Tools menu of Visual Studio. If your copy of Visual Studio does not already
have the Library Package Manager (NuGet) extension, you can install it using
the Extension Manager.
Visual Studio 2010 Pro/Premium/Ultimate (or newer)
For Visual Studio 2010, NuGet is available
through the Visual Studio Extension Manager. The extension can be installed
into the Professional, Premium, and Ultimate editions. Additionally, the
extension can be installed into Visual Web Developer 2010 Express.
Visual Studio 2010.
to Tools> Extension Manager.
Manager Dialog will load all installed extensions installed in Visual
Studio 2010. See the below figure. If the NuGet is already installed, it
will be listed here.
“Online Gallery” tab in the above console. This will load all the
available extensions for the visual studio. Once loaded, you can find the
“Nuget Package Manager” add-in. Click Download button to download and
install. Alternatively, you can type Nuget in the search textbox to load
only Nuget from Online Gallery.
downloading, the setup will begin automatically. Refer below. Click
In this section, we will see how to use NuGet
to find and integrate some 3rd party library using the GUI and
PowerShell commands. As we have already installed NuGet extension on 2010. It
works the same way in both VS2010 and VS2012. For the update purpose we will
use VS2012 in following sections. We
have to options to add packages into our project or solutions:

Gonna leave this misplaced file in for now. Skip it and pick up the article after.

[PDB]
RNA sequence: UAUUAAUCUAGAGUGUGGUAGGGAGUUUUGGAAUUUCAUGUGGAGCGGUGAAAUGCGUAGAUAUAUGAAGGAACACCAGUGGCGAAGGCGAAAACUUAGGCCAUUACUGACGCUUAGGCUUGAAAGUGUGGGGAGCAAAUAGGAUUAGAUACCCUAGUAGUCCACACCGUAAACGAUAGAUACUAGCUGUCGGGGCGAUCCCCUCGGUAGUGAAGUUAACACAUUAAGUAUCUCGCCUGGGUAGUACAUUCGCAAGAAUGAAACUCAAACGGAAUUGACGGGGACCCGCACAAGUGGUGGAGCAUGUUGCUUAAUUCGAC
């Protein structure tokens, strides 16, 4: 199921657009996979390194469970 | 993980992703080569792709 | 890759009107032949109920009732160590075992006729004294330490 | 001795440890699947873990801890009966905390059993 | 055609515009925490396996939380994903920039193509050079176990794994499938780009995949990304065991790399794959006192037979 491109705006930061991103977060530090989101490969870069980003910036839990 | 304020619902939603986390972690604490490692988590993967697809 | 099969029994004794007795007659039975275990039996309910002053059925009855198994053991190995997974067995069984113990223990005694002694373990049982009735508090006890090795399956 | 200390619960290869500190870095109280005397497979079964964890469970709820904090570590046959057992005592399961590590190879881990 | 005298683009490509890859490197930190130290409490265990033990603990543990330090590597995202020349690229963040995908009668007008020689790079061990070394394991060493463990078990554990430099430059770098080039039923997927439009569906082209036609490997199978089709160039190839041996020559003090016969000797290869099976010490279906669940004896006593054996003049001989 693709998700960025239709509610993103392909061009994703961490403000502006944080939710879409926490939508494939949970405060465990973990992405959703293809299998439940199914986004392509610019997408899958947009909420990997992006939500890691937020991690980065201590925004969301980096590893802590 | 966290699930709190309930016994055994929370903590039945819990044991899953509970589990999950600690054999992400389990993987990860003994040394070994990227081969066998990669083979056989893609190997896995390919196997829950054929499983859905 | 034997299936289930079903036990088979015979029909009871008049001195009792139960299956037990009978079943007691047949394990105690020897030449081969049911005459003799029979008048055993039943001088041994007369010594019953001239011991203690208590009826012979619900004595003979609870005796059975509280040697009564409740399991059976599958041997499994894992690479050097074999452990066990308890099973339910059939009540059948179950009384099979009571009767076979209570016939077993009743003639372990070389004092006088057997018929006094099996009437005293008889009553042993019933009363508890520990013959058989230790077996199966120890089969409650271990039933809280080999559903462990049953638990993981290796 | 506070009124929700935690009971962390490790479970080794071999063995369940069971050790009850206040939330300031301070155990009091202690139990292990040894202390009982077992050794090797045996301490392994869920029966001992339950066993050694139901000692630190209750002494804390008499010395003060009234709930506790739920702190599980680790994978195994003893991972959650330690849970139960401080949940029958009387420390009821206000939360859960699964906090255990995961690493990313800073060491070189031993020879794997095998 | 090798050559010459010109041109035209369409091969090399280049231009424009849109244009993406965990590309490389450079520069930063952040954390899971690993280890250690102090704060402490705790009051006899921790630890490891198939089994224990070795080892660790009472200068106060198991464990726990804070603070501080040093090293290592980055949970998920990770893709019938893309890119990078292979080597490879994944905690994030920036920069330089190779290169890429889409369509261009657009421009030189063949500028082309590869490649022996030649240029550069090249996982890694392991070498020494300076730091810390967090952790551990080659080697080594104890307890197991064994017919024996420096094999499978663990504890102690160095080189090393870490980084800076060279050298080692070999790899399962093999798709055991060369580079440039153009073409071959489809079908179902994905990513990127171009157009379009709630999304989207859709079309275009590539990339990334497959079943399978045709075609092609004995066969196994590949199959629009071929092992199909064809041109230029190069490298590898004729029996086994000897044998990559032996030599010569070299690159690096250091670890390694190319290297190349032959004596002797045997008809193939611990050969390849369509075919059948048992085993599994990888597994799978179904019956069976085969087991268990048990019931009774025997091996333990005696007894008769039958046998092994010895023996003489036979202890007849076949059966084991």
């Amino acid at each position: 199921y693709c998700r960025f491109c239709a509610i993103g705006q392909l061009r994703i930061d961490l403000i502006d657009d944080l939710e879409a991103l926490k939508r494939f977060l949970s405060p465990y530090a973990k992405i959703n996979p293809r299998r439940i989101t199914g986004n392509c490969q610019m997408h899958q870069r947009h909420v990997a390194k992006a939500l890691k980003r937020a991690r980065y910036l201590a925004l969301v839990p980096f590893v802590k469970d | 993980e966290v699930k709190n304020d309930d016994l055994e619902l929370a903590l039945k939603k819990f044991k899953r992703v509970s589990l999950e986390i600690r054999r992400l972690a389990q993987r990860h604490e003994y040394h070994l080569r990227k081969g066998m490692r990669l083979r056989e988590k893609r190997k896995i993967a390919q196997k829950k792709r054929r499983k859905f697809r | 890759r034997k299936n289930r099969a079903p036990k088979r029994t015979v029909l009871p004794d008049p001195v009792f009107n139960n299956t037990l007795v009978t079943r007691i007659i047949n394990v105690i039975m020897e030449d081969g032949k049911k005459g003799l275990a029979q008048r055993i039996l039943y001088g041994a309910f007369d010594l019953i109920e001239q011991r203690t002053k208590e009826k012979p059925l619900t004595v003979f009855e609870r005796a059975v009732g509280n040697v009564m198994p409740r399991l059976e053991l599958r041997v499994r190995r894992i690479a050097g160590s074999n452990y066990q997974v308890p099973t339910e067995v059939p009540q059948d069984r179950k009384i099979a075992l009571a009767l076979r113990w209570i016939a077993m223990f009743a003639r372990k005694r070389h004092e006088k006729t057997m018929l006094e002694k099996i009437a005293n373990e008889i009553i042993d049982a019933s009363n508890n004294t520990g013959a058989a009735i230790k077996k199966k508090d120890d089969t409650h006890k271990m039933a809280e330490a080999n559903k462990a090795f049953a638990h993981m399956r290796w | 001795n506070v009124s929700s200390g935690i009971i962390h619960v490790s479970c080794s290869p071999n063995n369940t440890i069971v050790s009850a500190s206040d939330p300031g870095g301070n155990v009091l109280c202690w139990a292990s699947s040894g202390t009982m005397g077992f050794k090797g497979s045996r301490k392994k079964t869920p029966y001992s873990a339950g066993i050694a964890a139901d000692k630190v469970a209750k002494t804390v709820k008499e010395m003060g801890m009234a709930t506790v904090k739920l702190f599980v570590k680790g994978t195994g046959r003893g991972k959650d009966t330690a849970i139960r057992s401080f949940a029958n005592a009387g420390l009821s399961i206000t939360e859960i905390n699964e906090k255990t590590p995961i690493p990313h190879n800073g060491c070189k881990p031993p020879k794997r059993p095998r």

Graphical User Interface
Visual Studio Console or PowerShell Commands
Adding Packages using GUI
Visual studio provides an efficient feature
to add, update or removing the libraries from the project. On successful
installation of NuGet, you can see the NuGet option in Tools> Nuget Package
Manager. See the image below. A package can be installed by following the steps
defined below just in few seconds without any pain. Select “Add Library Package
Reference”. This will bring the NuGet GUI as below. The Installed Packages tab
will show if there are any library (or Package) already added through NuGet in
package: Go to the Tools > NuGet Package Manager >
Manage NuGet Packages for Solution. A dialog will appear where a list of
favorite packages pop up by default. You may choose a package from the list or
you have an option to search the package online.
Install the package: On right side of every package a button appears
as install. Click it to install the package, once installed a green mark will